The symposium will take place at Museum Catharijneconvent on 11 and 12 January 2024 and coincides with the exhibition Fashion for God on religious vestments from Dutch hidden churches from 1580 to 1800, which runs until 21 January 2024.
Reuse in religious and secular dress
With Dutch catholic vestments as a starting point, a wide variety of papers will provide an international context of ecclesiastical vestments and practices in other European countries and also expand our views into the world of secular fashion to discover parallels in both worlds.
Over the centuries vestments were very prominent and precious objects in the catholic liturgy and were produced with the utmost reverence, artisticity and skill. They were used and cherished at the same time, and typically had multiple lives as they were repaired, reused and sometimes repurposed. In the seventeenth century Dutch Republic, reuse of fragments and material was common, and reuse of past styles and iconographies created a holdfast for Catholics who harkened back to their glorious undisputed hegemony. In the eighteenth century, religious vestments were commonly sourced from ladies’ dresses. Donated to church these fashionable silk fabrics changed from the secular to the ecclesiastical realm and thus became a colorful center at the altar.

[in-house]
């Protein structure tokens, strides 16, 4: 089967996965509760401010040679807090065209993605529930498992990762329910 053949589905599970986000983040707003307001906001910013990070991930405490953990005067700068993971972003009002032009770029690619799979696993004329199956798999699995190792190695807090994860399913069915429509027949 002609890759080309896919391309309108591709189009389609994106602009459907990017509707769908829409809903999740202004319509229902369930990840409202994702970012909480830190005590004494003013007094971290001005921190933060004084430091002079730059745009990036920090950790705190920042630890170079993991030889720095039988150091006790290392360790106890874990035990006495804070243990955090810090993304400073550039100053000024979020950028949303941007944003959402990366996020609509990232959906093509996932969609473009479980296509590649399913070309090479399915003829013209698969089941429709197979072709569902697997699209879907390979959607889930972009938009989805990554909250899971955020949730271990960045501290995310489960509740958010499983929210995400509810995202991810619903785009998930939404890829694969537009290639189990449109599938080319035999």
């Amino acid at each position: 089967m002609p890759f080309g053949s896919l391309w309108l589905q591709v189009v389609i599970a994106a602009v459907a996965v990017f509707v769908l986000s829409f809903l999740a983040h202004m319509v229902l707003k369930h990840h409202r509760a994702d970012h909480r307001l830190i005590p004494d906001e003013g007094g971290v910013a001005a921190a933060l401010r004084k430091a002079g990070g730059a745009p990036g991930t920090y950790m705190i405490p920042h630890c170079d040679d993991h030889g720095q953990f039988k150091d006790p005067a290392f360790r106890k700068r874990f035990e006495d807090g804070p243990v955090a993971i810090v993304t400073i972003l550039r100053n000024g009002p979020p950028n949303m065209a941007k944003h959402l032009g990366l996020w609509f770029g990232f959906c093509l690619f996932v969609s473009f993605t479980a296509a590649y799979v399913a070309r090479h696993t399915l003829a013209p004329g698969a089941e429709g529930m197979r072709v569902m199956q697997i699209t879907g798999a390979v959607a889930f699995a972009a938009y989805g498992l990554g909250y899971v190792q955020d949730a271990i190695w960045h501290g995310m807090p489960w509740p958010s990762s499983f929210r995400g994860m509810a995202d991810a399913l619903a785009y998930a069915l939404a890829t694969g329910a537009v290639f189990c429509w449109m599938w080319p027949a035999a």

In this two day symposium Museum Catharijneconvent brings together experts from museums and universities from across Europe to present recent research and exchange insights and knowledge on historical vestments and fashion. The symposium will take place at Museum Catharijneconvent on 11 and 12 January 2024 and coincides with the exhibition Fashion for God on religious vestments from Dutch hidden churches from 1580 to 1800, which runs until 21 January 2024.
The symposium language is English and the program will include these speakers:
- Pim Arts (Museum Catharijneconvent, Utrecht)
- Richard de Beer (Museum Catharijneconvent, Utrecht)
- Mary Brooks (Durham University)
- Mireille Gilbert (UCLouvain)
- René Lugtigheid (textile conservator, formerly Amsterdam University)
- Hélène Malice (UCLouvain)
- Gudrun Sporbeck (independent art historian, formerly Museum Schnütgen, Cologne)
- Helen Persson-Swain (independent art historian, formerly Victoria & Albert Museum)
- Jenny Tiramani (School of Historical Dress, London)
- and others
See the link below for the full program.
The symposium fee is € 115,- for two days. The program, tickets and additional information are available on the museum website.